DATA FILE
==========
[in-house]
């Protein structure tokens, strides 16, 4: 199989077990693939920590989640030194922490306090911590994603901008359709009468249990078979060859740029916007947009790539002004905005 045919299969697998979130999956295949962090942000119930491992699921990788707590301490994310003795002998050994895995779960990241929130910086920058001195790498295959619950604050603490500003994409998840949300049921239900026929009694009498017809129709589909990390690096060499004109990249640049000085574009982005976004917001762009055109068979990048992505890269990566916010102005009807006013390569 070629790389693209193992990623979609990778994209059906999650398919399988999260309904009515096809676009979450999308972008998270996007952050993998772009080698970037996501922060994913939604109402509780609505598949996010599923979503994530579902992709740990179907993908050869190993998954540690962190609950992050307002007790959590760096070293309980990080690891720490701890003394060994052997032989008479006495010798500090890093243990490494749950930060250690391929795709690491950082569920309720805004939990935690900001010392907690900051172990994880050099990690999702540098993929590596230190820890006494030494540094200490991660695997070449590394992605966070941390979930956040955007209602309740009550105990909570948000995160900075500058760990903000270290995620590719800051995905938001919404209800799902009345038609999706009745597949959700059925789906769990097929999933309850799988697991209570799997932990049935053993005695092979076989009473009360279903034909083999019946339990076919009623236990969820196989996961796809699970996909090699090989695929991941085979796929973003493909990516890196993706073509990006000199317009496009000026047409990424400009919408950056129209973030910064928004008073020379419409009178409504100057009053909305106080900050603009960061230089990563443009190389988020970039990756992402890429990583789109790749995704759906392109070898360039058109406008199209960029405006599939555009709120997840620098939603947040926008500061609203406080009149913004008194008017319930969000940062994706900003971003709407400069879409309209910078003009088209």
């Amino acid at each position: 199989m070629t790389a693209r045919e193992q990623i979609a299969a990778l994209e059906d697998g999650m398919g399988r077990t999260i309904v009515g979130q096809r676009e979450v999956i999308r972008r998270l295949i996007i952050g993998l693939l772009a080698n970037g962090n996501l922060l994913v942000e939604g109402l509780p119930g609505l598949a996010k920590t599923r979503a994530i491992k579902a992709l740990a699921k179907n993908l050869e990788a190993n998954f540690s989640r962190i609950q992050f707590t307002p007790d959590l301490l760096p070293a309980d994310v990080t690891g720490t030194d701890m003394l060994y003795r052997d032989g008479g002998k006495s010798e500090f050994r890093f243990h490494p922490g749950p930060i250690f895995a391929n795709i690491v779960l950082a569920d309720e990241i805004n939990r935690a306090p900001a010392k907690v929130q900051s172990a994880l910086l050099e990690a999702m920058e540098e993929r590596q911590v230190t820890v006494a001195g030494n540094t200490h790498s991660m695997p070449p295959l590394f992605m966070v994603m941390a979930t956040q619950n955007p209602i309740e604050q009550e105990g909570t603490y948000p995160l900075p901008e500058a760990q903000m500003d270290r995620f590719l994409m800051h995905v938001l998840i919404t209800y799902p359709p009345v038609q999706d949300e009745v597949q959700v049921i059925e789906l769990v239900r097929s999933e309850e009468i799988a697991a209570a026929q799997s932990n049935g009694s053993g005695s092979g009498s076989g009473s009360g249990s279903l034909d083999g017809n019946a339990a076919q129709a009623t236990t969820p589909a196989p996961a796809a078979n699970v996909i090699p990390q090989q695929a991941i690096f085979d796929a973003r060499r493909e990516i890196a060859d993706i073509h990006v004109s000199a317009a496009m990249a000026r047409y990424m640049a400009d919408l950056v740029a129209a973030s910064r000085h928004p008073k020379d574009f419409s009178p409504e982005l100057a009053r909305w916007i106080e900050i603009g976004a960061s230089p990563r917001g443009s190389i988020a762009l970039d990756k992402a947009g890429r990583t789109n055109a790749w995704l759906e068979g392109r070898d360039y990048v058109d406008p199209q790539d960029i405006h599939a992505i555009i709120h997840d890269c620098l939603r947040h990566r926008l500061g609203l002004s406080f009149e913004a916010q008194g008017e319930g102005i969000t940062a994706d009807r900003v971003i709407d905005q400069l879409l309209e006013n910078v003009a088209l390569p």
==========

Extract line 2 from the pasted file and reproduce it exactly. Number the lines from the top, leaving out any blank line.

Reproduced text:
């Protein structure tokens, strides 16, 4: 199989077990693939920590989640030194922490306090911590994603901008359709009468249990078979060859740029916007947009790539002004905005 045919299969697998979130999956295949962090942000119930491992699921990788707590301490994310003795002998050994895995779960990241929130910086920058001195790498295959619950604050603490500003994409998840949300049921239900026929009694009498017809129709589909990390690096060499004109990249640049000085574009982005976004917001762009055109068979990048992505890269990566916010102005009807006013390569 070629790389693209193992990623979609990778994209059906999650398919399988999260309904009515096809676009979450999308972008998270996007952050993998772009080698970037996501922060994913939604109402509780609505598949996010599923979503994530579902992709740990179907993908050869190993998954540690962190609950992050307002007790959590760096070293309980990080690891720490701890003394060994052997032989008479006495010798500090890093243990490494749950930060250690391929795709690491950082569920309720805004939990935690900001010392907690900051172990994880050099990690999702540098993929590596230190820890006494030494540094200490991660695997070449590394992605966070941390979930956040955007209602309740009550105990909570948000995160900075500058760990903000270290995620590719800051995905938001919404209800799902009345038609999706009745597949959700059925789906769990097929999933309850799988697991209570799997932990049935053993005695092979076989009473009360279903034909083999019946339990076919009623236990969820196989996961796809699970996909090699090989695929991941085979796929973003493909990516890196993706073509990006000199317009496009000026047409990424400009919408950056129209973030910064928004008073020379419409009178409504100057009053909305106080900050603009960061230089990563443009190389988020970039990756992402890429990583789109790749995704759906392109070898360039058109406008199209960029405006599939555009709120997840620098939603947040926008500061609203406080009149913004008194008017319930969000940062994706900003971003709407400069879409309209910078003009088209």